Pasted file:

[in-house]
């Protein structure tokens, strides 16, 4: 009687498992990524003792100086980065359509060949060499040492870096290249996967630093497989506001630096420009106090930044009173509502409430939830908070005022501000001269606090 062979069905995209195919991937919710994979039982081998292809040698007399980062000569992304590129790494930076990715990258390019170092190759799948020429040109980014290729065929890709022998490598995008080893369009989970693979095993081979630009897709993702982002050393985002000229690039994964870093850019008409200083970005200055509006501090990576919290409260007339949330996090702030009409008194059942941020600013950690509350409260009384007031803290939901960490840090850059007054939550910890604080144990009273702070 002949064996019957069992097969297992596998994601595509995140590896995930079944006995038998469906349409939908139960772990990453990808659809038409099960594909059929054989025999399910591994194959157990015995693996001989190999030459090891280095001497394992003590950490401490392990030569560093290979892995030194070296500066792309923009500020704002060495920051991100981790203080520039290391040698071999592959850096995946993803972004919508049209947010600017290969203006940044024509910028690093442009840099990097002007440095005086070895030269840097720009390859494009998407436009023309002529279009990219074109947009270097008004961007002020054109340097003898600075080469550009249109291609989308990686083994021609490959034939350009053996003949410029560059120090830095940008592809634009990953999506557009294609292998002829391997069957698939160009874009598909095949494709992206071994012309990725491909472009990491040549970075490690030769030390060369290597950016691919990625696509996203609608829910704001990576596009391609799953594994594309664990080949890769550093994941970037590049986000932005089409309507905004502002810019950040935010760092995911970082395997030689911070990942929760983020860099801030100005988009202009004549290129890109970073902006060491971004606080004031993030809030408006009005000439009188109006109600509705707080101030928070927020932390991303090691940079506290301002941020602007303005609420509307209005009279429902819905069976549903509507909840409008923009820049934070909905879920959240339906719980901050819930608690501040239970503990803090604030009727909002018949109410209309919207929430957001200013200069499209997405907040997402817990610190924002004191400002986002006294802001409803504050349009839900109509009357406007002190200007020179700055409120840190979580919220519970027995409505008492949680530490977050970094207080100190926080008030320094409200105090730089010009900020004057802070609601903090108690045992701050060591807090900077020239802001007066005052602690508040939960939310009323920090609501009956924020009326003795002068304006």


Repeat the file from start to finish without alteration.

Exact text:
[in-house]
């Protein structure tokens, strides 16, 4: 009687498992990524003792100086980065359509060949060499040492870096290249996967630093497989506001630096420009106090930044009173509502409430939830908070005022501000001269606090 062979069905995209195919991937919710994979039982081998292809040698007399980062000569992304590129790494930076990715990258390019170092190759799948020429040109980014290729065929890709022998490598995008080893369009989970693979095993081979630009897709993702982002050393985002000229690039994964870093850019008409200083970005200055509006501090990576919290409260007339949330996090702030009409008194059942941020600013950690509350409260009384007031803290939901960490840090850059007054939550910890604080144990009273702070 002949064996019957069992097969297992596998994601595509995140590896995930079944006995038998469906349409939908139960772990990453990808659809038409099960594909059929054989025999399910591994194959157990015995693996001989190999030459090891280095001497394992003590950490401490392990030569560093290979892995030194070296500066792309923009500020704002060495920051991100981790203080520039290391040698071999592959850096995946993803972004919508049209947010600017290969203006940044024509910028690093442009840099990097002007440095005086070895030269840097720009390859494009998407436009023309002529279009990219074109947009270097008004961007002020054109340097003898600075080469550009249109291609989308990686083994021609490959034939350009053996003949410029560059120090830095940008592809634009990953999506557009294609292998002829391997069957698939160009874009598909095949494709992206071994012309990725491909472009990491040549970075490690030769030390060369290597950016691919990625696509996203609608829910704001990576596009391609799953594994594309664990080949890769550093994941970037590049986000932005089409309507905004502002810019950040935010760092995911970082395997030689911070990942929760983020860099801030100005988009202009004549290129890109970073902006060491971004606080004031993030809030408006009005000439009188109006109600509705707080101030928070927020932390991303090691940079506290301002941020602007303005609420509307209005009279429902819905069976549903509507909840409008923009820049934070909905879920959240339906719980901050819930608690501040239970503990803090604030009727909002018949109410209309919207929430957001200013200069499209997405907040997402817990610190924002004191400002986002006294802001409803504050349009839900109509009357406007002190200007020179700055409120840190979580919220519970027995409505008492949680530490977050970094207080100190926080008030320094409200105090730089010009900020004057802070609601903090108690045992701050060591807090900077020239802001007066005052602690508040939960939310009323920090609501009956924020009326003795002068304006």